(d) deductions authorized by any other written law.

(3) The following deductions shall only be made at the request in writing of the employee:

(a) deductions in respect of the payments to a registered trade union or co-operative thrift and loan society of any sum of money due to the trade union or society by the employee on account of entrance fees, subscriptions, instalments and interest on loans, or other dues; and

(b) deductions in respect of payments for any shares of the employer's business offered for sale by the employer and purchased by the employee.

(4) The following deductions shall not be made except at the request in writing of the employee and with the prior permission in writing of the Director General:

(a) deductions in respect of payments into any superannuation scheme, provident fund, employer's welfare scheme or insurance scheme established for the benefit of the employee;

(b) deductions in respect of repayments of advances of wages made to an employee under section 22 where interest is levied on the advances and deductions in respect of the payments of the interest so levied;

(c) deductions in respect of payments to a third party on behalf of the employee;

(d) deductions in respect of payments for the purchase by the employee of any goods of the employer's business offered for sale by the employer; and

(e) deductions in respect of the rental for accommodation and the cost of services, food and meals provided by the employer to the employee at the employee's request or under the terms of the employee's contract of service.

(5) The Director General shall not permit any deduction for payments under subsection (4)(e) unless he is satisfied that the provision of the accommodation, services, food or meals is for the benefit of the employee.

(6) Where an employee obtains foodstuff, provisions or other goods on credit from a shop the business of which is carried on by a co-operative society registered under the Co-operative Societies Act 1993, it shall be lawful for his employer, at the request in writing of the employee and with the agreement of the manager of the co-operative shop, to make deductions from the wages of the employee of an amount not exceeding the amount of the credit and to pay the amount so deducted to the manager in satisfaction of the employee's debt.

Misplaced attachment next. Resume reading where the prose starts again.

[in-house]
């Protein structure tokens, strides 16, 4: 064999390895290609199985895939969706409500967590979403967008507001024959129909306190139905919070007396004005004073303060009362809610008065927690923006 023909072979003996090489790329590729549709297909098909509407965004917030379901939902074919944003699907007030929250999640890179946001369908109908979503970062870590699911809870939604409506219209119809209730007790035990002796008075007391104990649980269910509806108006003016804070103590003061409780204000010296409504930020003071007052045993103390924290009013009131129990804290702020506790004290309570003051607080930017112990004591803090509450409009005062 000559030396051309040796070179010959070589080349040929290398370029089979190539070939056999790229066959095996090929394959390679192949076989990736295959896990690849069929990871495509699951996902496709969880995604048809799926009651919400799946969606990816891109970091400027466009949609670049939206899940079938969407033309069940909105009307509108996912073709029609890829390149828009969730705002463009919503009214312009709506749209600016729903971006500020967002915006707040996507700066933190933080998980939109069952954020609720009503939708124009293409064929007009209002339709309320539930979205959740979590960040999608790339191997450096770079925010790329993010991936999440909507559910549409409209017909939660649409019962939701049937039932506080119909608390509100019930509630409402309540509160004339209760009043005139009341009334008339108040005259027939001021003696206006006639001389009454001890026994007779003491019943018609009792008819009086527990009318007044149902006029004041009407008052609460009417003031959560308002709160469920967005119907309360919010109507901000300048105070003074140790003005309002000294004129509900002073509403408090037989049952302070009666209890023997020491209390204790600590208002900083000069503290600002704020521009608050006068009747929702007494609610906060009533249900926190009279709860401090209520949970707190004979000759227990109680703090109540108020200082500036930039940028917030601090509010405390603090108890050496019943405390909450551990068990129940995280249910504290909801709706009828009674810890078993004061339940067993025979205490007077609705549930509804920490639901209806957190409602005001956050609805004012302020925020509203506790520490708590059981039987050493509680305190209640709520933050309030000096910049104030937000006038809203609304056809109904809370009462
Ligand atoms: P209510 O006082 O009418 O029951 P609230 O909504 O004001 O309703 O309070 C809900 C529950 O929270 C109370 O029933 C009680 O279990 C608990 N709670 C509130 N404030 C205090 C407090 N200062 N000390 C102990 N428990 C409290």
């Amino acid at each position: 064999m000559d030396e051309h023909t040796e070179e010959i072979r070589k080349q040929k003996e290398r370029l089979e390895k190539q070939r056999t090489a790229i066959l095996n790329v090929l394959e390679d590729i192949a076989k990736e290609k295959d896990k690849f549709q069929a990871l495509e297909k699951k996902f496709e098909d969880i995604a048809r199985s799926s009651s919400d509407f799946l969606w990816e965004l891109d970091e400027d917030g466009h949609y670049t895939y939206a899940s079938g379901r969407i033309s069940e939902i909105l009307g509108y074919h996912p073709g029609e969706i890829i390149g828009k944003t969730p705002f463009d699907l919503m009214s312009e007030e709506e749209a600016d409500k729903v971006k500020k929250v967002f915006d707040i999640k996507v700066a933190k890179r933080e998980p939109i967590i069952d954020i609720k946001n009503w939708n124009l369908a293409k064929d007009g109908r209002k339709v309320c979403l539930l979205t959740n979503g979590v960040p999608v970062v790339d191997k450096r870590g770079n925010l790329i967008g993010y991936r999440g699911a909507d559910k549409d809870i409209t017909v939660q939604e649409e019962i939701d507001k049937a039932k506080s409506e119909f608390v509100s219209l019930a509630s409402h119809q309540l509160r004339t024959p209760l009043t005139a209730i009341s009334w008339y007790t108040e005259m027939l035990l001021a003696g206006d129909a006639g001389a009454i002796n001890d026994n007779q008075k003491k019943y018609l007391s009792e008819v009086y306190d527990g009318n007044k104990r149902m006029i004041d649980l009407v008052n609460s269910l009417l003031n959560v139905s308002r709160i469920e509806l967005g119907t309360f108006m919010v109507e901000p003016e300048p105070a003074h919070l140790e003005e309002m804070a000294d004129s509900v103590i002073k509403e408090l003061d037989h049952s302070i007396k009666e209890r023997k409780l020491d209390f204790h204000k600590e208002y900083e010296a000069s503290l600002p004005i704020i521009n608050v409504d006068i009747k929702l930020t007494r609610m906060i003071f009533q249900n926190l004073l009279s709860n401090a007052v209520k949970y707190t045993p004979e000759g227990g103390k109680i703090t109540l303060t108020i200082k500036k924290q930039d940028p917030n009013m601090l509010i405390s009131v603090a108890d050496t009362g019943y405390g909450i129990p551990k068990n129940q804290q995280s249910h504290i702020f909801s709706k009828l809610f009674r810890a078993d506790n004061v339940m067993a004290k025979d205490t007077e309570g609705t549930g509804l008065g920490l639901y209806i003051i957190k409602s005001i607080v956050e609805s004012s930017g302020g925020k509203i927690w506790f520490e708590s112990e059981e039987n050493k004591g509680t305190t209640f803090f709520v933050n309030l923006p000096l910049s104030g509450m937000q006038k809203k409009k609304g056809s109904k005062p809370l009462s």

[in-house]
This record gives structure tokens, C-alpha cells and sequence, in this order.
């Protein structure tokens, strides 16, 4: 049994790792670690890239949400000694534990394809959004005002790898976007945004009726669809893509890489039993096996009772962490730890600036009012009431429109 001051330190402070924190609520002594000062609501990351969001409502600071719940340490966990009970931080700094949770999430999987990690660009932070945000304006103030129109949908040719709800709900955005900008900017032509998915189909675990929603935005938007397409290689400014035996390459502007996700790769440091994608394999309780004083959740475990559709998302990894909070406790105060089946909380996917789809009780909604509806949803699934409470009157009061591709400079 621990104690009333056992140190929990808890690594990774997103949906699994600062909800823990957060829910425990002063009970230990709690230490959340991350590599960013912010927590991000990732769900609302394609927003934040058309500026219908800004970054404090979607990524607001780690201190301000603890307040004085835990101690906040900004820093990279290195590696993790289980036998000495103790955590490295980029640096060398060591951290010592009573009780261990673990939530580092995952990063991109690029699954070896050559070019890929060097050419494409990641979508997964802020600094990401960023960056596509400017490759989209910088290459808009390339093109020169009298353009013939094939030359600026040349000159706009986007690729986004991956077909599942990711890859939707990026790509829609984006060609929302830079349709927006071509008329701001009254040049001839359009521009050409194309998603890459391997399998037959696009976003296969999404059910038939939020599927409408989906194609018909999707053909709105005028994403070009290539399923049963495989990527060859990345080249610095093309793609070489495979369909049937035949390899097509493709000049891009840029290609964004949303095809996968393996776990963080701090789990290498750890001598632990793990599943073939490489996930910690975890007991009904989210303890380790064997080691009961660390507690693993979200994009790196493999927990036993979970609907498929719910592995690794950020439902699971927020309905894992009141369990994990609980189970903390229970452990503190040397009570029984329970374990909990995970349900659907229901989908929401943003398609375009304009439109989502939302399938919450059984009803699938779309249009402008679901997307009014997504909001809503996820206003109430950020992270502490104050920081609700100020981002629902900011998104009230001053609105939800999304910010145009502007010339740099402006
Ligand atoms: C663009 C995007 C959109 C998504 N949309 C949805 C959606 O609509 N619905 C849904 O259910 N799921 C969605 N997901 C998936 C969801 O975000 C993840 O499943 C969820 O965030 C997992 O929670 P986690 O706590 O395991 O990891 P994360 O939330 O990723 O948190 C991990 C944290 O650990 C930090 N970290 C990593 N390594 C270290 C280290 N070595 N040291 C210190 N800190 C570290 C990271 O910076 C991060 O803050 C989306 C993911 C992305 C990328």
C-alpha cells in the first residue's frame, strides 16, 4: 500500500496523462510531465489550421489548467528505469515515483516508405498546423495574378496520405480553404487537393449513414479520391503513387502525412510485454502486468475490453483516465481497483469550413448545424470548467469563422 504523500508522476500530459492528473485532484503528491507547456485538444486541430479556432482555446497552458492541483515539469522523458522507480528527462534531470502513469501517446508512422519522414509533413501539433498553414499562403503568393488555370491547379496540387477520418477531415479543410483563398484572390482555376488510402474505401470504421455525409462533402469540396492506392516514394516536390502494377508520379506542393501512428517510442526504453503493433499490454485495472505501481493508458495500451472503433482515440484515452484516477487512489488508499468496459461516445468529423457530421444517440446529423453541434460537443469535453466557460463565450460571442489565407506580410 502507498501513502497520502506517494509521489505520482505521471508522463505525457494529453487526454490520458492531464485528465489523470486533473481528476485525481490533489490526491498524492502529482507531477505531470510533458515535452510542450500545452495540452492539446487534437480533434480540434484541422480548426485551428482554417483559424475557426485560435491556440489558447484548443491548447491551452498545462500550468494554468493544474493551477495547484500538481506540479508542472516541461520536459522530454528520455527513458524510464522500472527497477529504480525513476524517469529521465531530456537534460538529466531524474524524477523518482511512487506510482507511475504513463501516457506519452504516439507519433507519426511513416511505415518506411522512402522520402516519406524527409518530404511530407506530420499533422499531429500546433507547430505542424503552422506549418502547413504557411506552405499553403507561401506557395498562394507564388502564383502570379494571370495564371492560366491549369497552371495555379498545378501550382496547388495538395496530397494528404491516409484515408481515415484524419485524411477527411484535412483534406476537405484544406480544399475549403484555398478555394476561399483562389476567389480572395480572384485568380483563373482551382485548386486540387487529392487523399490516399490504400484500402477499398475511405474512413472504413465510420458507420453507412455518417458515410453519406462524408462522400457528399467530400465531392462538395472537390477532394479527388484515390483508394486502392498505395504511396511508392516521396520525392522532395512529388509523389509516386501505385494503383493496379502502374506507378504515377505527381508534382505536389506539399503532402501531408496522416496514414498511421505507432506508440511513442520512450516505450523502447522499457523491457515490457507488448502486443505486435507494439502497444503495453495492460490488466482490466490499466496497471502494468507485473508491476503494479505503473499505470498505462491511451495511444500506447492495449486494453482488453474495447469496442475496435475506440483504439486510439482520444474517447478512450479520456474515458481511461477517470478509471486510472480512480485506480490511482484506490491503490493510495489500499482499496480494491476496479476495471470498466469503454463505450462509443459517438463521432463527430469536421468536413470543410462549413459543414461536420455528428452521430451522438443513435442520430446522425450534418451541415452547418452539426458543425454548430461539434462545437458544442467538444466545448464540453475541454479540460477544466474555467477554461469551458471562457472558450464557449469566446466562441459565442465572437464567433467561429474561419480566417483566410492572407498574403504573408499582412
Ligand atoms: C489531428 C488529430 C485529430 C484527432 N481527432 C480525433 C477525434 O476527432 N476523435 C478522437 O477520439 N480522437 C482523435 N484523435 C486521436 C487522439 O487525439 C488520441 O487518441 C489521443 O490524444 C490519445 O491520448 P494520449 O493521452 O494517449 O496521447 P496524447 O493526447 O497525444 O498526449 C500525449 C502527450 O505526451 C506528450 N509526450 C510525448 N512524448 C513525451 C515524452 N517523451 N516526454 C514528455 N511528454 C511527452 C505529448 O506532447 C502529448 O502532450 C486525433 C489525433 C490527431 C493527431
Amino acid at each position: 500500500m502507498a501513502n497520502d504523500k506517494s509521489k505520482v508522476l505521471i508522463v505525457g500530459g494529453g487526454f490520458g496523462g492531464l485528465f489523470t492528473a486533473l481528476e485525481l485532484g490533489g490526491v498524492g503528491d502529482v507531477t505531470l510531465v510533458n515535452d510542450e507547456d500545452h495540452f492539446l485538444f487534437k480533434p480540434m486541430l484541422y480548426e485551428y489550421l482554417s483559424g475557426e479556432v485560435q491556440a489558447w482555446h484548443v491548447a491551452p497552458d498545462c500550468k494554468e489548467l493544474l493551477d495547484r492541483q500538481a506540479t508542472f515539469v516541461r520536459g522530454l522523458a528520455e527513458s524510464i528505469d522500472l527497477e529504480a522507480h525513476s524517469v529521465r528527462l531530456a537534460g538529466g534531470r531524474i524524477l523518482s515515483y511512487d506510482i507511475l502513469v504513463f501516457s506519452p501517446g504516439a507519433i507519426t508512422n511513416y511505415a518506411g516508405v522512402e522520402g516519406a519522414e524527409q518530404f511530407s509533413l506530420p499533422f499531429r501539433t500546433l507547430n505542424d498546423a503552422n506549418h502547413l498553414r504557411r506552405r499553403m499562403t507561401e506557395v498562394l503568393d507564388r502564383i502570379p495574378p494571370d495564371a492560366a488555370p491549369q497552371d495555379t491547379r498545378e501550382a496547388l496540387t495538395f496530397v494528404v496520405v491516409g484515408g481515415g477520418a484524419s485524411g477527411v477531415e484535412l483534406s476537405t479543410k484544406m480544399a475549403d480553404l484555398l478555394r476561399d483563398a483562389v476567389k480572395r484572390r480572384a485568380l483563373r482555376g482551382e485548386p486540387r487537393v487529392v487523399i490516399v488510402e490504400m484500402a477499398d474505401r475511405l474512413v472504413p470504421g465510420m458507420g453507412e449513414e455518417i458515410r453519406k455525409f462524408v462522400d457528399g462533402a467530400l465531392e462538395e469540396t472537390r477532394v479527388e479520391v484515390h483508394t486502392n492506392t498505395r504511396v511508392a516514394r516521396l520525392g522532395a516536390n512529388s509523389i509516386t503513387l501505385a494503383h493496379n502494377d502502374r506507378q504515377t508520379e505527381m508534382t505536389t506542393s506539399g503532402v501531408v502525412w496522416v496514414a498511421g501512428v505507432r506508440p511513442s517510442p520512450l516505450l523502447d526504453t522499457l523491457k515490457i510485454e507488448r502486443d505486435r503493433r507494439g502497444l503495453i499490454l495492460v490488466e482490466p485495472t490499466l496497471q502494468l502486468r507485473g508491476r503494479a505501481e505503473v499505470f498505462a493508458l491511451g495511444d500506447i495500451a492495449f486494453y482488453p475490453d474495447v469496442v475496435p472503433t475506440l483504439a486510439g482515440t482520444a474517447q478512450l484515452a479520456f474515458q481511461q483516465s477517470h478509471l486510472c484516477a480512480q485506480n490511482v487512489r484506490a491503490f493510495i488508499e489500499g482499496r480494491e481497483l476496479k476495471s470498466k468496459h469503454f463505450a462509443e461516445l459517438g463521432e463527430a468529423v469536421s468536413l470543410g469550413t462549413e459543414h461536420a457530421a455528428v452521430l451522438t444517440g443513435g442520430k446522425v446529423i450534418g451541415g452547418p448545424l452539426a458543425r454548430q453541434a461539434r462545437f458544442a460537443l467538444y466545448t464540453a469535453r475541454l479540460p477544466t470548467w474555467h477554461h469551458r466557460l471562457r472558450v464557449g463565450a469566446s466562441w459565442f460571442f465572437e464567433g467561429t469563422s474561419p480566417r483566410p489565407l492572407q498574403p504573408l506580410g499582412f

(7) Notwithstanding subsections (2), (3), (4) and (6) the Director General, on an application by an employer or a specified class or classes of employers, may permit any deduction for a specified purpose from the wages of an employee or a specified class or classes of employees subject to such conditions as he may deem fit to impose.

(8) The total of any amounts deducted under this section from the wages of an employee in respect of any one month shall not exceed fifty per centum of the wages earned by that employee in that month.

(9) The limitation in subsection (8) shall not apply to-

(a) deductions from the indemnity payable by an employer to an employee under section 13(1);

(b) deductions from the final payment of the wages of an employee for any amount due to the employer and remaining unpaid by the employee on the termination of the employee's contract of service; and

(c) deductions for the repayment of a housing loan which, subject to the prior permission in writing of the Director General, may exceed the fifty per centum limit by an additional amount of not more than twenty-five per centum of the wages earned.